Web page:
Illmatic is very easy to listen to: accessible due to its lengthand composition, neither over- nor under-produced. For the casual listenerunacquainted with the history of hip-hop, the album's easy lyrical flowand attractive backbeats are part of what makes the record commerciallysuccessful. However, for the more ethnographically inclined listener, thealbum represents a watershed moment in hip-hop history and development.Illmatic came at a time when East Coast rap was searching for amessiah; a face to rally around and meet the West Coast rap scene'ssuccess via Dr. Dre's The Chronic.
Nas: Illmatic Nas’ debut album was released twenty years ago now, and to celebrate, a remastered version of it entitled Illmatic XX has recently been released. Despite the fact that Nas was just 20 at the time of release, this album is widely seen as his masterpiece and used as a benchmark to which other hip hop and rap album of the ‘90s. Includes: - 24k Audiophile Gold Disc CD with re-mastered audio, housed in a 'Cherrywood Trophy Box' with gold plaque. Black 2-piece outer box with original 'Nas' promotional sticker exclusive to Get on Down.com Orders.
Not only for this reason, Illmatic begs to be dissected andanalyzed, as it is a true masterpiece – socially, musically, andnarratively. Transcending one artistic medium, the album spills outsideits ten tracks to poeticize and novelize the portrait of a young manliving amid poverty and violence, forcing the adept listener to cope with,and understand, the varied levels of the meta-narrative. The album isn'timportant simply by virtue of being a vital step in the development of agenre; taken out of the hip-hop frame, it retains immense artisticweight.
Identifying the album's influences is an important step in breaking downwhat makes it such a milestone. Musically, one of the most evocativecharacteristics of Illmatic is the similarity of much of Nas'phrasing to jazz solos. Nas isn't rapping on top of the music, but withinit – his cadences share more with Gillespie, Parker, and Davis than hisrap contemporaries. Sitting just behind the beat, anticipatory of the nextdrop, and deliberate in his use of space, Nas even gives a shoutout to thejazz pedigree of his craft halfway through the album:
Poetry, that's a part of me, retardedly bopI drop the ancient manifested hip-hop straight off the blockThe reference to bop shouldn't be surprising given his father's (trumpeterOla Daru) background as a blues and jazz musician, but the phrasingsimilarity between Nas' flow and those used in jazz should still be upheldas a triumph of the album's lyricism due to his age and the comparativelevel of his hip-hop peers. Illmatic is a musicalmasterpiece, not just because of the samples, production, and content ofthe lyrics; Nas understands rap is a musical instrument, not just alyrical vessel. Also interesting to note about this particular coupletabove is his reference to the overarching rap and street narrative (the'ancient manifested hip-hop'). In 1994, Nas was ready to emerge from theamalgam of underground East-Coast-rap greats such as Kool G Rap and KurtisBlow he had drawn influence from, as well as act as the voice of streetsages who had no greater reach than the Queensbridge projects.
Throughout the ten tracks on the album, that voice cuts and weaves througha variety of backbeats and accompaniments. A few in particular stand outas the best examples of Nas' powerful storytelling and lyricism.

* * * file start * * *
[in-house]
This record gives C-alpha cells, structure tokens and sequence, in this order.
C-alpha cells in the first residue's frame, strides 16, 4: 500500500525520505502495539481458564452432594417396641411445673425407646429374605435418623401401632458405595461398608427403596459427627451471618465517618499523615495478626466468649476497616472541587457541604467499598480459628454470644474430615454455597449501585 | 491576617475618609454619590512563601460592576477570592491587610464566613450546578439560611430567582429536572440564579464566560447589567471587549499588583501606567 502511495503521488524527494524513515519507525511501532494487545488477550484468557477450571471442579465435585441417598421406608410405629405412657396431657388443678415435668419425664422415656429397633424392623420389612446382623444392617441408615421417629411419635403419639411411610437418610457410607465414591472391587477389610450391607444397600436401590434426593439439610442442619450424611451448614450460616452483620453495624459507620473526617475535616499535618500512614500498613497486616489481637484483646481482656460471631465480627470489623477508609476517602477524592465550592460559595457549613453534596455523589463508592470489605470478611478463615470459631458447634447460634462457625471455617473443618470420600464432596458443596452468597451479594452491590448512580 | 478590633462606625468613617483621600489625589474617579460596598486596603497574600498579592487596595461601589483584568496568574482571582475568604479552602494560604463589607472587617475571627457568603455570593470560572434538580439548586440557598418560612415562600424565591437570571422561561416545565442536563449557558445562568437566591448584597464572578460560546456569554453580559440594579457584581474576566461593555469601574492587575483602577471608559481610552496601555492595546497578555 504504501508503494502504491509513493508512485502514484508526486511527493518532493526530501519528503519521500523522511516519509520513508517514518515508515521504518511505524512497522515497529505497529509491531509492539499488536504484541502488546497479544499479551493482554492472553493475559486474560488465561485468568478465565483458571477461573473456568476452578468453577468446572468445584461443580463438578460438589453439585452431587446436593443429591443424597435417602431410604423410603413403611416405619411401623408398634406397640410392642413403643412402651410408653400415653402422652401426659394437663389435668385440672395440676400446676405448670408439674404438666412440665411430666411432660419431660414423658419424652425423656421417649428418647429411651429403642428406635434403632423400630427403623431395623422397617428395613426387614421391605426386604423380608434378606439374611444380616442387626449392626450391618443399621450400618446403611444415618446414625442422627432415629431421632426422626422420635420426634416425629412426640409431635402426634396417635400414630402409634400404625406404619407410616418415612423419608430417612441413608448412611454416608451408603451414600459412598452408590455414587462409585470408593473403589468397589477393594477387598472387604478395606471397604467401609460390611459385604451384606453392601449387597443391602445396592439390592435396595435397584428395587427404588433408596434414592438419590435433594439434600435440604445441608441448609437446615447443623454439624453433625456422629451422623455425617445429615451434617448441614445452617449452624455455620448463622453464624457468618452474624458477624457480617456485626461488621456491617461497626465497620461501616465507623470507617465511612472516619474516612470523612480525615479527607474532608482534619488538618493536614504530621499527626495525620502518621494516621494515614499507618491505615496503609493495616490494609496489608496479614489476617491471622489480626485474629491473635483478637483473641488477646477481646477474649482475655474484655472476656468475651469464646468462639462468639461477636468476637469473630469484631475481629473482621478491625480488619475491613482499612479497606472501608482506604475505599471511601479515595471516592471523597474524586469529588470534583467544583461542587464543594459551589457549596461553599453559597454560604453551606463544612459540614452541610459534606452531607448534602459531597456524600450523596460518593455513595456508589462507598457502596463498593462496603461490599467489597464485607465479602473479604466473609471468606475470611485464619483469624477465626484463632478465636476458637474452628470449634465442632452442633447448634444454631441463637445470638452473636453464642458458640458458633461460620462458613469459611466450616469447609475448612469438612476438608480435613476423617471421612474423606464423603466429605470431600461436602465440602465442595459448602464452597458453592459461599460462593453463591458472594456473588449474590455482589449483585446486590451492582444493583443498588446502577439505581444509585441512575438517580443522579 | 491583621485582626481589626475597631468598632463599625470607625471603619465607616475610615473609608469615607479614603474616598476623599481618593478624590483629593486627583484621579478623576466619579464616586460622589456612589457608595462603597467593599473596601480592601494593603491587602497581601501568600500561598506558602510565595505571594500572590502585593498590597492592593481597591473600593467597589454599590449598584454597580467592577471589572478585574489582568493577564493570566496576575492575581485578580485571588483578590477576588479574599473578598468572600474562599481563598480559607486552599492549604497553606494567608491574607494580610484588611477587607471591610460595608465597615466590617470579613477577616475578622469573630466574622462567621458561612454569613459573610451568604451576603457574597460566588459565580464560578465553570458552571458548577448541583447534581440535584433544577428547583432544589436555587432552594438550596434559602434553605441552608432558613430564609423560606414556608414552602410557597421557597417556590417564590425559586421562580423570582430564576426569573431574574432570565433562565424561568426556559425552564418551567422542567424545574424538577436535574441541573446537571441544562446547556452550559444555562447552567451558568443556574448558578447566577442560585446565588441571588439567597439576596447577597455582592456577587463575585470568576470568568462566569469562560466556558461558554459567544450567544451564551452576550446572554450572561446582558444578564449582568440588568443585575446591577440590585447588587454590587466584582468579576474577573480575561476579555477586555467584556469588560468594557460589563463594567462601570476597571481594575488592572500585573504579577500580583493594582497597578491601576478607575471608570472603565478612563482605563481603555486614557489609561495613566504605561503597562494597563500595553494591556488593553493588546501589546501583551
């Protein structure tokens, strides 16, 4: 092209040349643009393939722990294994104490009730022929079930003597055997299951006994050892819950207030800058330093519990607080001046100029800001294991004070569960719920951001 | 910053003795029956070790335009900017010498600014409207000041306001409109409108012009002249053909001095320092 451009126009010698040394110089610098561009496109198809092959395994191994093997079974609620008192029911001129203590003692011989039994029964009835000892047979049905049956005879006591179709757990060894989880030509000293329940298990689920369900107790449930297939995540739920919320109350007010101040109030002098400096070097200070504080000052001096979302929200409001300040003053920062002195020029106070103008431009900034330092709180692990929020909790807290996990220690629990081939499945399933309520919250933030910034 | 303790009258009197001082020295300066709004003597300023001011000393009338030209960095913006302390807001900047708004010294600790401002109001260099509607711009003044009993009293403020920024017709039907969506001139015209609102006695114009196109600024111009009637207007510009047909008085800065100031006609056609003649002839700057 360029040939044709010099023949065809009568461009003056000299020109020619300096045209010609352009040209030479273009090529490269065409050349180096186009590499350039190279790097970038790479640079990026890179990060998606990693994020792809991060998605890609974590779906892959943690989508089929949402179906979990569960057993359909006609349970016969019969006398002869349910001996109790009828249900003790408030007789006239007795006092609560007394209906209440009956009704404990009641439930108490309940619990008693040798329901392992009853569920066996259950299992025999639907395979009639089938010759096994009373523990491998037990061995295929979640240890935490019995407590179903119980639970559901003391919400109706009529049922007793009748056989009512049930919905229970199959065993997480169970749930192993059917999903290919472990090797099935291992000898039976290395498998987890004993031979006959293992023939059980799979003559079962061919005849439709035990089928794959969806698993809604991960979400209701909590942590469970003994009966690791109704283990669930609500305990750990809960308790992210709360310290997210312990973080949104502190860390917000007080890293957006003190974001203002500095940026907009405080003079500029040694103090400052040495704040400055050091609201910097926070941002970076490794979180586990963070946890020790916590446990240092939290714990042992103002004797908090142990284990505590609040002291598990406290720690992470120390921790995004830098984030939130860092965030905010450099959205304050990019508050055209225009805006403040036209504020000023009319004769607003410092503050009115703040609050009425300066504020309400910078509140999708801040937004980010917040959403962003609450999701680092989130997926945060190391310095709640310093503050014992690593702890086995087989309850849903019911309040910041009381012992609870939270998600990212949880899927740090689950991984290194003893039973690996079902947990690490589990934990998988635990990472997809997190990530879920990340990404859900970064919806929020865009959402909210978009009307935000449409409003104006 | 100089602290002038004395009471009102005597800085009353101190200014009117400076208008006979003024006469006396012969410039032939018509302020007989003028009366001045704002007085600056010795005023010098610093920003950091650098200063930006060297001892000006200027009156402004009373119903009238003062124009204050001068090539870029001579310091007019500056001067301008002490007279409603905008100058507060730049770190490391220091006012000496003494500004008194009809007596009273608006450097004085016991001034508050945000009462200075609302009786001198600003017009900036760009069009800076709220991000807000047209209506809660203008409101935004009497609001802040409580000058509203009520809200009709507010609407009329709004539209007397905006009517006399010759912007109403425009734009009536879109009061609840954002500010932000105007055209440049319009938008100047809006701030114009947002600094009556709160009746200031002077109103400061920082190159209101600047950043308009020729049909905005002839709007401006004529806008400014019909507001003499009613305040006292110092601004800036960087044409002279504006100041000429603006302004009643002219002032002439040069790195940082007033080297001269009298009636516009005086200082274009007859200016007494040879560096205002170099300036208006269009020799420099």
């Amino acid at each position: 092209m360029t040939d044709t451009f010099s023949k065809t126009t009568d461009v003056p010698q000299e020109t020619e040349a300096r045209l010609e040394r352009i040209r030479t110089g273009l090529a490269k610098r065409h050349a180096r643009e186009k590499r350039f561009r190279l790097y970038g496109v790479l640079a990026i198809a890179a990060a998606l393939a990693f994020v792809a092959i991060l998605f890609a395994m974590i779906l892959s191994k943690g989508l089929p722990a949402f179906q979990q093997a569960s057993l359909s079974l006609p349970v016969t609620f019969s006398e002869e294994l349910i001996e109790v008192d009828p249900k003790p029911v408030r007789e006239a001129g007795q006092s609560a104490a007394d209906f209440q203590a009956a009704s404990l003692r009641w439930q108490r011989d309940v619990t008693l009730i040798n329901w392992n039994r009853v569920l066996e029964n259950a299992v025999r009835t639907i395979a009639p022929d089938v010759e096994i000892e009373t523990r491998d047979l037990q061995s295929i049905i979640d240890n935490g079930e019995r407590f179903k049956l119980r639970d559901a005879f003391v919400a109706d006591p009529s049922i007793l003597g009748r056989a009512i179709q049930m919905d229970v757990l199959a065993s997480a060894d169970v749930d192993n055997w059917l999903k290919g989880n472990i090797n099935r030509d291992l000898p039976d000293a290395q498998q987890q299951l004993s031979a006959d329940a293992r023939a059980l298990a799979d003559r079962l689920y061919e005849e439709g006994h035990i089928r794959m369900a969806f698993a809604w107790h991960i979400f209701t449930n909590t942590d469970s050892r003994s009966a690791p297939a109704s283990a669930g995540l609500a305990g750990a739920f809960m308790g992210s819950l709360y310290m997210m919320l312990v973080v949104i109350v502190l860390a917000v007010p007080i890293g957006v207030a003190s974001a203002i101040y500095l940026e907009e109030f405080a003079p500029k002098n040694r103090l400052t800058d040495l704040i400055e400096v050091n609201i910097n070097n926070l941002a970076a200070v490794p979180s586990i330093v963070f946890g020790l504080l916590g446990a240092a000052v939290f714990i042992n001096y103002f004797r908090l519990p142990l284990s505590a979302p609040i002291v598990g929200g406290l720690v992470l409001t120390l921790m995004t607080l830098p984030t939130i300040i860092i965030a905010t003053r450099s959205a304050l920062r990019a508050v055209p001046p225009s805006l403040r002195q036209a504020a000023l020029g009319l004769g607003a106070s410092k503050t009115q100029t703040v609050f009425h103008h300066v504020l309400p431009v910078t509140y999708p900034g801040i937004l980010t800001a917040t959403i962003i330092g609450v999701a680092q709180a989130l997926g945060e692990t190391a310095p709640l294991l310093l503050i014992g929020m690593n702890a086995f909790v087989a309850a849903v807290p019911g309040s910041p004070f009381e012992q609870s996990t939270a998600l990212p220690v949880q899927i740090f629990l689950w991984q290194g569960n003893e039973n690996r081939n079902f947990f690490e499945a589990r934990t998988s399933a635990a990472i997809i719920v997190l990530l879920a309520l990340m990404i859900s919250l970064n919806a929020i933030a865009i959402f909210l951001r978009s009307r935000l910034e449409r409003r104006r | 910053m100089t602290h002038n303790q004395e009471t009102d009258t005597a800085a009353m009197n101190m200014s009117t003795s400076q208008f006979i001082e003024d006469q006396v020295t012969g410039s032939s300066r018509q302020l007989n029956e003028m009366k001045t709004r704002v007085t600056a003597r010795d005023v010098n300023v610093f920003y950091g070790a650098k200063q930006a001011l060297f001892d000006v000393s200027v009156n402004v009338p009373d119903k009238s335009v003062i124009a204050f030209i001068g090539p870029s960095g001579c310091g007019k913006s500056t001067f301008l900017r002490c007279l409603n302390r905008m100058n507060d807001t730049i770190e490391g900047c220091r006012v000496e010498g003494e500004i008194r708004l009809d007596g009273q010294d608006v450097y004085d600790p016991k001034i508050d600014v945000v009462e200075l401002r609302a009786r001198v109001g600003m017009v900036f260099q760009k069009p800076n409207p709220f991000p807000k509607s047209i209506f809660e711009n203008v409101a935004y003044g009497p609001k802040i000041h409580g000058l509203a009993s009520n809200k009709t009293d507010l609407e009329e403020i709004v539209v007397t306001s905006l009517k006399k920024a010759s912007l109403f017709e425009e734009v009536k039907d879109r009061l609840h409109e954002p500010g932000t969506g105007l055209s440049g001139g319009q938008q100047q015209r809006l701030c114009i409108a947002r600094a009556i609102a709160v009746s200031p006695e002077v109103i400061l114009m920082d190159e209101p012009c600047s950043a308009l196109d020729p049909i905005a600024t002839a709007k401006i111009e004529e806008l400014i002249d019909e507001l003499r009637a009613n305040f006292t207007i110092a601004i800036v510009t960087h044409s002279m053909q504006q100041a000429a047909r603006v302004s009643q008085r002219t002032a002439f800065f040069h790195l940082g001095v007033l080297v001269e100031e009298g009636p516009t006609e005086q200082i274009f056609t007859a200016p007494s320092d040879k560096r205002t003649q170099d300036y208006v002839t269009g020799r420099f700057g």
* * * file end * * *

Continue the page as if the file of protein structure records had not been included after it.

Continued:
'Halftime,' Nas' solo debut single and Illmatic's fifth track, wasoriginally recorded for the soundtrack of the 1992 race relations filmZebrahead. The motives for including 'Halftime' on Illmaticwere most likely both artistic and commercial; the track was simply toogood, and too popular at the time to leave off the album. As 'Halftime'was released two years before Illmatic, it acted as the long fusefor the album's explosion: the track's release spawned the Columbia recorddeal, as well as the hype that secured some of New York's finest beatmakers for the 1994 debut. LargeProfessor (Main Source), who would originally invite Nas to guest on'Live at the Barbeque,' acted as producer to create an up-tempo stage tothe biographically braggadocio verses. Sonically and lyrically, the songis a coming-out-party, full of trumpets and background voices that createthe atmosphere of a freestyle circle, with Nas stating, 'I got it hemmed,now you never get the mic back.' This is a head-on attack with Nas at hisNastiest, spitting the venom of his intellectualgenesis story:
Back in '83 I was an MC sparkin'But I was too scared to grab the mics in the parks andKick my little raps cause I thought niggas wouldn't understandAnd now in every jam I'm the fuckin' man'Halftime' could easily kick off the album with its in-your-faceintroductory jabs and uppercuts. Instead, it serves as an upshift into thehigher gear of the middle of the album, building on the strength of theearly offerings.
The heart of the album is the sixth track, 'Memory Lane (Sittin' in daPark),' a retrospective of the rapper's young life in the projects.Bordering on breathless, Nas' delivery is slightly out of keeping with hismore melodically cadenced and measured verses elsewhere on the album, butit only serves to add earnestness to the messages and reflections thatcarry the cut. Floating smoothly over the Hammond organ backing-track of asample of Reuben Wilson's 'We're in Love,' he serves up verses that wonderabout the real reason his contemporaries are entering the rap game, aswell as reflecting on whether he'll be a victim or perpetrator of theviolence he sees everyday:
I rap divine, God, check the prognosis: is it real or showbiz?My window faces shootouts, drug overdosesLive amongst no roses, only the drama, for realA nickel-plate is my fate, my medicine is the ganjaThe track also showcases some of Nas' best internal rhyming and assonanceon the album, which together forms his signature style and underlines howadvanced his lyricism is.